Understanding the Democratic Transition in South Africa

Robert P. Inman, Daniel L. Rubinfeld

NBER Working Paper No. 17799
Issued in February 2012
NBER Program(s):Public Economics, Political Economy

South Africa's transition from apartheid to democracy stands as one of the past century's most important political events. The transition has been successful to this point because the new constitution adopted a form of federal governance that has been able to provide protection for the economic elite from maximal redistributive taxation. Appropriately structured, federal governance creates a "hostage game" in which the majority central government controls the tax rate but elite run province(s) control the provision of important redistributive services to a significant fraction of lower income households. At least to today, the political economy of South Africa has found a stable equilibrium with less than maximal redistributive taxation. Moreover, the move to a democratic federalist system has improved the economic welfare of both the white minority and the black majority. Whether the federal structure can continue to check maximal taxation depends crucially upon the rate of time preference of the majority and their demands for redistributive public services. A new, impatient and more radical majority (ANC) party threatens the current equilibrium.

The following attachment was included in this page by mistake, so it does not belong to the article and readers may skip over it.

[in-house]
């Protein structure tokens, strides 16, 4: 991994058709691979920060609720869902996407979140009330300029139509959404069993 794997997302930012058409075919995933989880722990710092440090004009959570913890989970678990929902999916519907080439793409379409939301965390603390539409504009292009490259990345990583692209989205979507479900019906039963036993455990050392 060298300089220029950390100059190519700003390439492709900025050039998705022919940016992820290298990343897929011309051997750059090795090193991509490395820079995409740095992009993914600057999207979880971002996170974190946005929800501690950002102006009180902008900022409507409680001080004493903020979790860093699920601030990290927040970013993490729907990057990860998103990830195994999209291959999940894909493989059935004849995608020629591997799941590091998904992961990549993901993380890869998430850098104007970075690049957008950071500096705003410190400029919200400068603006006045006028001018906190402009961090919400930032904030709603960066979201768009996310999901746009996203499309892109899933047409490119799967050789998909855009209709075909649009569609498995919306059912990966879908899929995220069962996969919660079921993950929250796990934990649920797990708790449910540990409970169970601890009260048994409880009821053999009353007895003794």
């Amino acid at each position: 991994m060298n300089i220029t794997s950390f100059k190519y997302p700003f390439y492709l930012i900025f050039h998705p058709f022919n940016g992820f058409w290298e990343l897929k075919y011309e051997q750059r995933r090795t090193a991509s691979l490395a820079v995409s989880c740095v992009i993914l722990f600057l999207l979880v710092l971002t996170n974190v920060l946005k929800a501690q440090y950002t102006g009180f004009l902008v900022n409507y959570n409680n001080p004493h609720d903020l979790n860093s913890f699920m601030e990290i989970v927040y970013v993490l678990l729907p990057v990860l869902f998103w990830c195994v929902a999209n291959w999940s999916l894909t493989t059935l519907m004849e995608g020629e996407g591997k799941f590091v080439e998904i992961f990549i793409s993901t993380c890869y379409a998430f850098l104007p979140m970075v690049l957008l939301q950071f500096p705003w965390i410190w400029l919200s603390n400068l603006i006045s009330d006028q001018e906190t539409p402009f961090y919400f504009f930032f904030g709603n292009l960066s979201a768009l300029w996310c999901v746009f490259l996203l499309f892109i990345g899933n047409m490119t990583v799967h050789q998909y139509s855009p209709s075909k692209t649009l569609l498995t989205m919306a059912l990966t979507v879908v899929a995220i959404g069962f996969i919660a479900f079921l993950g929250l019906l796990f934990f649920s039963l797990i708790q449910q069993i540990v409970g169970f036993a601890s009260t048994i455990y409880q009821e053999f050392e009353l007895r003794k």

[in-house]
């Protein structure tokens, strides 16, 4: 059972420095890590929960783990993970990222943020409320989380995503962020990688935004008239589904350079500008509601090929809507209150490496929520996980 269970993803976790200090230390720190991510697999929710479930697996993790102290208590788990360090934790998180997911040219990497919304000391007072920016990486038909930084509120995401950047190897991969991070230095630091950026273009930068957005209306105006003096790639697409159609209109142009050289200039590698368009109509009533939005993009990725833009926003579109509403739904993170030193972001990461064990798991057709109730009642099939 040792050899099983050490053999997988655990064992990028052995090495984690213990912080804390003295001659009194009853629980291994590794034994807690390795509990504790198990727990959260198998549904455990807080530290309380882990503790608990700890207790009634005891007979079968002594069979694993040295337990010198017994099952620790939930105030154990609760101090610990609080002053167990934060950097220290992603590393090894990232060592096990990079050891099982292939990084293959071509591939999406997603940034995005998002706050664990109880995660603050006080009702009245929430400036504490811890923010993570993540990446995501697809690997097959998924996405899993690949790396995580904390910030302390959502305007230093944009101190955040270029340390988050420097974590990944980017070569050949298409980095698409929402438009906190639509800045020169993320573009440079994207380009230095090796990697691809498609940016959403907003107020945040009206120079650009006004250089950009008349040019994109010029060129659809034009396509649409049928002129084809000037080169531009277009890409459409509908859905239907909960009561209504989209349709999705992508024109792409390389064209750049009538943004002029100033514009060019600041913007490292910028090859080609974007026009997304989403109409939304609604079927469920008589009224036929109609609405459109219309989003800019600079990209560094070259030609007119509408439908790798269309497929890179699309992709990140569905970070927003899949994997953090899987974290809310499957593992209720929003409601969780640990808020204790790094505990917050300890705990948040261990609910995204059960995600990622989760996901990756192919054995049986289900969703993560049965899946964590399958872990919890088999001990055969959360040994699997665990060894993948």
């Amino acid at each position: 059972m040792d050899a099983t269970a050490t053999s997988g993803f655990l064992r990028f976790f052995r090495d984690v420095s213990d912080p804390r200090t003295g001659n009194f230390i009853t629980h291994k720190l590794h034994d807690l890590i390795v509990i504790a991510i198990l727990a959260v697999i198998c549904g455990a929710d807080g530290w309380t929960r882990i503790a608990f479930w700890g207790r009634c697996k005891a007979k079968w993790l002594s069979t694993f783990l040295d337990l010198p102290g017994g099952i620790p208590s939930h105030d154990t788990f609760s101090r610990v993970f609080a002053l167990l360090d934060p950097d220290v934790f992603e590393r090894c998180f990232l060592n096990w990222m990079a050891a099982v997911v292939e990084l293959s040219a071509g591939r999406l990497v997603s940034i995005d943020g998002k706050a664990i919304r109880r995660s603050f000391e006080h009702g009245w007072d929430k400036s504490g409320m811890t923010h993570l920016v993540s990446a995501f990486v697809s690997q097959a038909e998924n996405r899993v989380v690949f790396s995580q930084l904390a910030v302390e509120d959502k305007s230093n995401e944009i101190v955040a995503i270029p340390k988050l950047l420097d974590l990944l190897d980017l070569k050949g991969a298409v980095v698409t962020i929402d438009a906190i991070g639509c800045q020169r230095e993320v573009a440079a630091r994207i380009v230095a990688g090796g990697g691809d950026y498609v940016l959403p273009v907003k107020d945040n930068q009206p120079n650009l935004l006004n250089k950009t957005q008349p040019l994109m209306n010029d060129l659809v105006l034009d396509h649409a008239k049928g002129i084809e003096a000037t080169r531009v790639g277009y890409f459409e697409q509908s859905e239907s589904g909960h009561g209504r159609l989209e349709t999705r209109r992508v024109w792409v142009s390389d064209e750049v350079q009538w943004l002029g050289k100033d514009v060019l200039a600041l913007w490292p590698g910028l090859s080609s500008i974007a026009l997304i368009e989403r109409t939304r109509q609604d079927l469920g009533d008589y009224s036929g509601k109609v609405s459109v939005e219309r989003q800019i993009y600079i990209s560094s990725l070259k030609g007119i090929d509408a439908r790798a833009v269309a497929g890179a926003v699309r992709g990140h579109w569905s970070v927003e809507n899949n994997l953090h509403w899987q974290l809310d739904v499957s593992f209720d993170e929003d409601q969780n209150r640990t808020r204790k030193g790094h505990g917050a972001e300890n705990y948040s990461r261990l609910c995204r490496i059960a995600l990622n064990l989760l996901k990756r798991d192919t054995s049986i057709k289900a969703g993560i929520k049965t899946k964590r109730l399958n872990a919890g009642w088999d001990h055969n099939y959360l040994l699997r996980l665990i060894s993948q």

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Document Object Identifier (DOI): 10.3386/w17799

Published: R. P. Inman & D. L. Rubinfeld, 2013. "Understanding the Democratic Transition in South Africa," American Law and Economics Review, vol 15(1), pages 1-38.

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